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This is in relation to another post in which the question was asked why the Sabbath was called "the day after the Day of Preparation."

It strikes me odd that Pharisees would be about this sort of thing on the Sabbath. What were the Pharisaic laws concerning the Sabbath at the time? Would they allow for the Pharisees to be going to Pilate to have the tomb secured and then go out and set the stone and secure the tomb on the Sabbath!?

Matthew 27:

62 On the next day, which followed the Day of Preparation, the chief priests and Pharisees gathered together to Pilate, 63 saying, "Sir, we remember, while He was still alive, how that deceiver said, 'After three days I will rise.' 64 Therefore command that the tomb be made secure until the third day, lest His disciples come by night and steal Him away, and say to the people, 'He has risen from the dead.' So the last deception will be worse than the first." 65 Pilate said to them, "You have a guard; go your way, make it as secure as you know how." 66 So they went and made the tomb secure, sealing the stone and setting the guard.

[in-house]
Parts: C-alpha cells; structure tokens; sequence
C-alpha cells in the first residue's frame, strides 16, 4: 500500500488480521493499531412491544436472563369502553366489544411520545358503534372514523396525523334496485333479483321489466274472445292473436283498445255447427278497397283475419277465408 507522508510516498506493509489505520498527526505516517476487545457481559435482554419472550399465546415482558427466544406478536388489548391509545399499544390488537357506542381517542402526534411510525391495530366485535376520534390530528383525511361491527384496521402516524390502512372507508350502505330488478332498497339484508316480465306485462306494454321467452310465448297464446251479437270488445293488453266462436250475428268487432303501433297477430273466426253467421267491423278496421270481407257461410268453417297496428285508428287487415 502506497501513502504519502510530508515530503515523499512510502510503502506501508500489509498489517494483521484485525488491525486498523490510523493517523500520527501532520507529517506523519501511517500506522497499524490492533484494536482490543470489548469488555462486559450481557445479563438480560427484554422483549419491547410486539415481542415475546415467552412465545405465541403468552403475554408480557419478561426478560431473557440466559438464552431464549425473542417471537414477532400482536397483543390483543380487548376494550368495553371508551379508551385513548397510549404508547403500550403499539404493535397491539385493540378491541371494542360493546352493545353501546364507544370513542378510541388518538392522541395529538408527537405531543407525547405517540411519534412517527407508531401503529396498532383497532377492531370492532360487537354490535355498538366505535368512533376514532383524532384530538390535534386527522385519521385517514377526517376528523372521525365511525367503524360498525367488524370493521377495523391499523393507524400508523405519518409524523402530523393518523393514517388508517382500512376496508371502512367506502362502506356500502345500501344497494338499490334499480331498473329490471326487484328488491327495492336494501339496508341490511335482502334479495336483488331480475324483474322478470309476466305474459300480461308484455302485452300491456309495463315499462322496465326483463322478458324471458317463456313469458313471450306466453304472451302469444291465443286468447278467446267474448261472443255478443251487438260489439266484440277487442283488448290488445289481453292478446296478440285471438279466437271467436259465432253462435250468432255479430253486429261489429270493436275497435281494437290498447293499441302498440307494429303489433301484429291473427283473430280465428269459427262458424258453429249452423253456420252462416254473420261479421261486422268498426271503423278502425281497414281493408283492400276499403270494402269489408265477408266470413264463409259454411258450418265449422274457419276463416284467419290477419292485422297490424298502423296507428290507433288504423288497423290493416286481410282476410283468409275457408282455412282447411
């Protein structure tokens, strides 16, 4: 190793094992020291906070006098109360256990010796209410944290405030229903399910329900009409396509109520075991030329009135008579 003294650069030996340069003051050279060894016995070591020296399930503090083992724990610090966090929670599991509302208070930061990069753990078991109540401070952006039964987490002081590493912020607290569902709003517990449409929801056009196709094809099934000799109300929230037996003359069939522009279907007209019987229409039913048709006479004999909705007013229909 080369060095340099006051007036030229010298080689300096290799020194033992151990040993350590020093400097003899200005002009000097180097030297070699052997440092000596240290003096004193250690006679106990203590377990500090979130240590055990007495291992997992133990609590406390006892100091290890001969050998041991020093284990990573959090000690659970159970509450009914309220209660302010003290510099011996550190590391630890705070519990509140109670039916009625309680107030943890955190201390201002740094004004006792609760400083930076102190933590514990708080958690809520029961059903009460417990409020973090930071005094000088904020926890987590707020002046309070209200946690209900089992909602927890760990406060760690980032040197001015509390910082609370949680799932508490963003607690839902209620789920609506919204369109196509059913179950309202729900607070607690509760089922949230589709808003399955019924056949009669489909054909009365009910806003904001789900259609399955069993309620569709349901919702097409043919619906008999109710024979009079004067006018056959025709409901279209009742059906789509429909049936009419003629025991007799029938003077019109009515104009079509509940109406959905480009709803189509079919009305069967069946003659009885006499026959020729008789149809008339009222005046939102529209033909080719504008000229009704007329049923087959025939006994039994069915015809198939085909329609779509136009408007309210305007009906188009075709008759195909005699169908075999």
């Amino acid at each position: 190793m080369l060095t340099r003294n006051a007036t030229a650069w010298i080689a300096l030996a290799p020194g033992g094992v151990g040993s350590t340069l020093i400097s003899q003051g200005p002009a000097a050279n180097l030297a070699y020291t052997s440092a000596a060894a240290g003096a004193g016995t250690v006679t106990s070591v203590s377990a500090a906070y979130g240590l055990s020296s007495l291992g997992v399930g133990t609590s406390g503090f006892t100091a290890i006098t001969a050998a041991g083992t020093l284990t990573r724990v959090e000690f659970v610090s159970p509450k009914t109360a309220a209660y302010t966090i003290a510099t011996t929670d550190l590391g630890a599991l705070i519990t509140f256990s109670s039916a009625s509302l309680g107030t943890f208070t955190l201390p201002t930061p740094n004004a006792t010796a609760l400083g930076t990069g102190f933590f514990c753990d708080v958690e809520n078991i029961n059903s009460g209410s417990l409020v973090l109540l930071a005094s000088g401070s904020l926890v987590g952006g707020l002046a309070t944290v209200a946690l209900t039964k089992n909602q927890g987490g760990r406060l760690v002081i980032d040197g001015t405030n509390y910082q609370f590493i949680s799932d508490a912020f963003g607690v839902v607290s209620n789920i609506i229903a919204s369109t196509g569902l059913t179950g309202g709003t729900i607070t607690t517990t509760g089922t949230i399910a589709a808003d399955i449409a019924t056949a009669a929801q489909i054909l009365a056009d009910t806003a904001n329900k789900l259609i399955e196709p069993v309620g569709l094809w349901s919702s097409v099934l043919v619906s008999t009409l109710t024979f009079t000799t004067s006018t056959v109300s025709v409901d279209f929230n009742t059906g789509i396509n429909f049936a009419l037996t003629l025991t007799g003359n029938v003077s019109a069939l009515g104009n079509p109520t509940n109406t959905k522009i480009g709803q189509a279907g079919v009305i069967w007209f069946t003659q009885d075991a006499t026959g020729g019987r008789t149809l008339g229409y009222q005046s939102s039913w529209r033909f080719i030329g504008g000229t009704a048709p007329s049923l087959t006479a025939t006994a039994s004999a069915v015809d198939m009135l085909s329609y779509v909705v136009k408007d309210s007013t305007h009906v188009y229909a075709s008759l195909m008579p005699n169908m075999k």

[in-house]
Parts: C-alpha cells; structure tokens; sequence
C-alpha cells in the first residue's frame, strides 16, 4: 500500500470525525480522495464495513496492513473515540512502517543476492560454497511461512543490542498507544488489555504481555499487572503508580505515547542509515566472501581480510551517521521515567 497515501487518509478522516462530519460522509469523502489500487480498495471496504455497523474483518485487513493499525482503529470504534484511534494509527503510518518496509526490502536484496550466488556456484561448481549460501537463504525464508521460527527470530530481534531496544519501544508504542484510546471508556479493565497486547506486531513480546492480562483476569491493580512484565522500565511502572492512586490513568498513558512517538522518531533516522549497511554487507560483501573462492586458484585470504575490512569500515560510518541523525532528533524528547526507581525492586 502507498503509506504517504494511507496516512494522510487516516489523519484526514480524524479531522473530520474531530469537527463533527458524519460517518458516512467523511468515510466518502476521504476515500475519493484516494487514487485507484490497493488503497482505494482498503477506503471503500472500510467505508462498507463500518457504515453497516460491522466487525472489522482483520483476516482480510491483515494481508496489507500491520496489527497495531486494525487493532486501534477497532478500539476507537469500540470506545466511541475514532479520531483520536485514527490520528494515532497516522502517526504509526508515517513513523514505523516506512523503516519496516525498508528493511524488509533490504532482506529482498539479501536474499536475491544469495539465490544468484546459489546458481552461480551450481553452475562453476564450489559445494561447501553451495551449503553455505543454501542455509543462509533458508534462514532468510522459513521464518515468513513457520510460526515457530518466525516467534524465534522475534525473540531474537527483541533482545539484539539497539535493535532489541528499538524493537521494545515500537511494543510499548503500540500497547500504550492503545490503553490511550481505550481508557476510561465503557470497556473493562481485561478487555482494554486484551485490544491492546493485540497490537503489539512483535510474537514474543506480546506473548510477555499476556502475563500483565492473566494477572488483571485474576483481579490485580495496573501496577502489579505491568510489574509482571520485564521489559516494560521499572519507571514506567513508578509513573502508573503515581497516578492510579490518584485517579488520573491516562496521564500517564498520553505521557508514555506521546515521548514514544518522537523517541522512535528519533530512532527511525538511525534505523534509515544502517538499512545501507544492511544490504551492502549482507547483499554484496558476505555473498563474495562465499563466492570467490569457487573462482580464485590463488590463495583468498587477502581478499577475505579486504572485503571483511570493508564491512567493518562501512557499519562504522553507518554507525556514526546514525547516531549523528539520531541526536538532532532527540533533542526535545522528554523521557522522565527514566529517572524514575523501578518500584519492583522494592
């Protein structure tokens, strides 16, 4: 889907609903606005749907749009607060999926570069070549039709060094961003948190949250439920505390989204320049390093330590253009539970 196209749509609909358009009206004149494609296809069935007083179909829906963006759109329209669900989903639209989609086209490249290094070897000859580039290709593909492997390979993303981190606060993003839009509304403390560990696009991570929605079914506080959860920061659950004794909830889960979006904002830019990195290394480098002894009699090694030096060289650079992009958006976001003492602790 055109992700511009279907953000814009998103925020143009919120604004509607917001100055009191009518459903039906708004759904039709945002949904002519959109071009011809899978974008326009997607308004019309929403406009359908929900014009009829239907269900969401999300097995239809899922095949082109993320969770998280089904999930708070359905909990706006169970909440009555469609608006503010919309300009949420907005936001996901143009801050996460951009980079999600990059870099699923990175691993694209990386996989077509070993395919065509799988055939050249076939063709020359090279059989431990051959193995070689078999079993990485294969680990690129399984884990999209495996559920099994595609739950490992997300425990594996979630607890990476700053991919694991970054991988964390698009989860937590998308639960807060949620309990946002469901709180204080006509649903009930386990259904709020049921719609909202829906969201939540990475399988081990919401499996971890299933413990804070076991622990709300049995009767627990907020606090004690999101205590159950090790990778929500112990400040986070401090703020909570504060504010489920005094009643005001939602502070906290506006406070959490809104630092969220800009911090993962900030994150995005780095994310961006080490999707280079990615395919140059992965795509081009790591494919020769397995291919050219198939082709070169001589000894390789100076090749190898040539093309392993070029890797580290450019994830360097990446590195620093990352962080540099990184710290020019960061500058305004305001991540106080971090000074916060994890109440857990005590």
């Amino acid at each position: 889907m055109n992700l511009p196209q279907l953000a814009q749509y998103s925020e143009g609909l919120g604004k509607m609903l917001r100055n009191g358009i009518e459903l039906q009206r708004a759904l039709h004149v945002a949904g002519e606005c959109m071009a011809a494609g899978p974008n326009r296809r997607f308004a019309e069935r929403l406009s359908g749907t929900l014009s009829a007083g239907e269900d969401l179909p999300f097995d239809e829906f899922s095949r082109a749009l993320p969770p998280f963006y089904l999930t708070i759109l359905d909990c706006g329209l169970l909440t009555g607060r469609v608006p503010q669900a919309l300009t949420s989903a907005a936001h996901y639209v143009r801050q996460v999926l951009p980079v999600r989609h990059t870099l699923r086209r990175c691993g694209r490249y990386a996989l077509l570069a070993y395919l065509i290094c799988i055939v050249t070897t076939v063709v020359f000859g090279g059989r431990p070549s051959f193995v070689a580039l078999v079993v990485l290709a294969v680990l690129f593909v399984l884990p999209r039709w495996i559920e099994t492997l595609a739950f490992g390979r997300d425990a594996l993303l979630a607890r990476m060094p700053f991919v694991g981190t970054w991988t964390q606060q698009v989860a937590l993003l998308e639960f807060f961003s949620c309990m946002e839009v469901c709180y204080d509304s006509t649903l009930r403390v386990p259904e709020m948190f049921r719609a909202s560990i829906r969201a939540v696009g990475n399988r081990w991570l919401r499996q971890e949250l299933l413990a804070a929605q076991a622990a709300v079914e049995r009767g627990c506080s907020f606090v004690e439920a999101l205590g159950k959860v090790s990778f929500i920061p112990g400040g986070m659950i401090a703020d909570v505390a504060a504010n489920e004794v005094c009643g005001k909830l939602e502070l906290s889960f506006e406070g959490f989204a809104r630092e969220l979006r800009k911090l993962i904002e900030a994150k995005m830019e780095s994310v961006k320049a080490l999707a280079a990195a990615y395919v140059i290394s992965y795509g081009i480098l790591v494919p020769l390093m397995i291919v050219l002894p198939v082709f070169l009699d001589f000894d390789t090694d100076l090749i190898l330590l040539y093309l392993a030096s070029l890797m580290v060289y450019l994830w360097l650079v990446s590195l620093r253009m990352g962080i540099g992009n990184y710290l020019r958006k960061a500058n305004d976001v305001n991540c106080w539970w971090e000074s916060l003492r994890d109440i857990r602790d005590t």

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@monica, perhaps you would have some insight on this. –  user2027 Mar 20 '13 at 18:03
@MonicaCellio Both would be helpful! –  user2027 Mar 20 '13 at 19:23
@MonicaCellio: Unfortunately, Matthew is unclear about whether it's preparation for Pesach or for the sabbath. In Mark, Jesus dies on Pesach which is described as the day of preparation for the sabbath, while in John Jesus dies on the day of preparation for Pesach (that is, at the time when the lambs were slaughtered). Matthew doesn't make it clear either way, and just says "the Day of Preparation." If you look at the previous chapter though, it appears that Matthew is following Mark's chronology, so I think he means this scene is happening on the sabbath. –  Noah Mar 21 '13 at 1:28
Note: the term we translate "day of preparation" was almost certainly a technical term for "Friday." (Sorry, no sources here, but I've read a number of scholars make a good case for this.) In view therefore is not "the day before Passover," but Friday, the day before the weekly Sabbath. –  Tim Gallant Jun 1 '13 at 3:38

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